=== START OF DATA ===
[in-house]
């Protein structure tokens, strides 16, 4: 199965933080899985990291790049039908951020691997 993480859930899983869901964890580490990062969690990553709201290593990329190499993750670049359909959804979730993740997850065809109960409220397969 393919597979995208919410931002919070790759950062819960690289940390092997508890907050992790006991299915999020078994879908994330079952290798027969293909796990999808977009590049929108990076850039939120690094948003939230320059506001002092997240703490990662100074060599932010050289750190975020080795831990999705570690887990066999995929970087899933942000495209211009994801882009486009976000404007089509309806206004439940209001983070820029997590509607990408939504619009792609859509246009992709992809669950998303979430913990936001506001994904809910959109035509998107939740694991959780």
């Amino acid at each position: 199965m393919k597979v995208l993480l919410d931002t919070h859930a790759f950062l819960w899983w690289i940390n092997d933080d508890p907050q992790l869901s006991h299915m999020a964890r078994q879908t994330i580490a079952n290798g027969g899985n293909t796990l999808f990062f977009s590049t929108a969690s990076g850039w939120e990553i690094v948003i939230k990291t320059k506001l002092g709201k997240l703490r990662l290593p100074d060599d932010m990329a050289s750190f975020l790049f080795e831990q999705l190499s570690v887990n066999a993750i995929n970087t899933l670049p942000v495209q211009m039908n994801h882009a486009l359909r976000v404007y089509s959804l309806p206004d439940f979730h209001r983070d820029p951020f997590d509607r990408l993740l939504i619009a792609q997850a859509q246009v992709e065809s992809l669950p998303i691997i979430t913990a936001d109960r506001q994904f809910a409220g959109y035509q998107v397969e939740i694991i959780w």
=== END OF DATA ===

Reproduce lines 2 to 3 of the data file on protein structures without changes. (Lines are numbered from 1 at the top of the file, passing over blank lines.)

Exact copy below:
């Protein structure tokens, strides 16, 4: 199965933080899985990291790049039908951020691997 993480859930899983869901964890580490990062969690990553709201290593990329190499993750670049359909959804979730993740997850065809109960409220397969 393919597979995208919410931002919070790759950062819960690289940390092997508890907050992790006991299915999020078994879908994330079952290798027969293909796990999808977009590049929108990076850039939120690094948003939230320059506001002092997240703490990662100074060599932010050289750190975020080795831990999705570690887990066999995929970087899933942000495209211009994801882009486009976000404007089509309806206004439940209001983070820029997590509607990408939504619009792609859509246009992709992809669950998303979430913990936001506001994904809910959109035509998107939740694991959780």
């Amino acid at each position: 199965m393919k597979v995208l993480l919410d931002t919070h859930a790759f950062l819960w899983w690289i940390n092997d933080d508890p907050q992790l869901s006991h299915m999020a964890r078994q879908t994330i580490a079952n290798g027969g899985n293909t796990l999808f990062f977009s590049t929108a969690s990076g850039w939120e990553i690094v948003i939230k990291t320059k506001l002092g709201k997240l703490r990662l290593p100074d060599d932010m990329a050289s750190f975020l790049f080795e831990q999705l190499s570690v887990n066999a993750i995929n970087t899933l670049p942000v495209q211009m039908n994801h882009a486009l359909r976000v404007y089509s959804l309806p206004d439940f979730h209001r983070d820029p951020f997590d509607r990408l993740l939504i619009a792609q997850a859509q246009v992709e065809s992809l669950p998303i691997i979430t913990a936001d109960r506001q994904f809910a409220g959109y035509q998107v397969e939740i694991i959780w």